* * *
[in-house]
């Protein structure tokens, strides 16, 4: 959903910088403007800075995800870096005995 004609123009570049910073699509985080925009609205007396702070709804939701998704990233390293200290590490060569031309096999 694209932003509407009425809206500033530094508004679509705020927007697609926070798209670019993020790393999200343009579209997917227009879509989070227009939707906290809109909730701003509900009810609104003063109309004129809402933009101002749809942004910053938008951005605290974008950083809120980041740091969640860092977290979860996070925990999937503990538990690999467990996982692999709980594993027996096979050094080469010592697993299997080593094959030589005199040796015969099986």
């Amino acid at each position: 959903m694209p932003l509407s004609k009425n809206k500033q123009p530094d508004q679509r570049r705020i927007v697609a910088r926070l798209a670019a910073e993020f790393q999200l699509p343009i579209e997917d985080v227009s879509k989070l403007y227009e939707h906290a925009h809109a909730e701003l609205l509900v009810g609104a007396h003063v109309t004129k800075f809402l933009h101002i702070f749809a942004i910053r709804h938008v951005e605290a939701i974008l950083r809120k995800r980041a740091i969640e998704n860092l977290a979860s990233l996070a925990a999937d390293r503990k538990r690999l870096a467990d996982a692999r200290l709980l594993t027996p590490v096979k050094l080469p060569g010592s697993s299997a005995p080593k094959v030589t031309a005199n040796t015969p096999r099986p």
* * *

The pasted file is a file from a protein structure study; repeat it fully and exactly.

[in-house]
């Protein structure tokens, strides 16, 4: 959903910088403007800075995800870096005995 004609123009570049910073699509985080925009609205007396702070709804939701998704990233390293200290590490060569031309096999 694209932003509407009425809206500033530094508004679509705020927007697609926070798209670019993020790393999200343009579209997917227009879509989070227009939707906290809109909730701003509900009810609104003063109309004129809402933009101002749809942004910053938008951005605290974008950083809120980041740091969640860092977290979860996070925990999937503990538990690999467990996982692999709980594993027996096979050094080469010592697993299997080593094959030589005199040796015969099986």
């Amino acid at each position: 959903m694209p932003l509407s004609k009425n809206k500033q123009p530094d508004q679509r570049r705020i927007v697609a910088r926070l798209a670019a910073e993020f790393q999200l699509p343009i579209e997917d985080v227009s879509k989070l403007y227009e939707h906290a925009h809109a909730e701003l609205l509900v009810g609104a007396h003063v109309t004129k800075f809402l933009h101002i702070f749809a942004i910053r709804h938008v951005e605290a939701i974008l950083r809120k995800r980041a740091i969640e998704n860092l977290a979860s990233l996070a925990a999937d390293r503990k538990r690999l870096a467990d996982a692999r200290l709980l594993t027996p590490v096979k050094l080469p060569g010592s697993s299997a005995p080593k094959v030589t031309a005199n040796t015969p096999r099986p």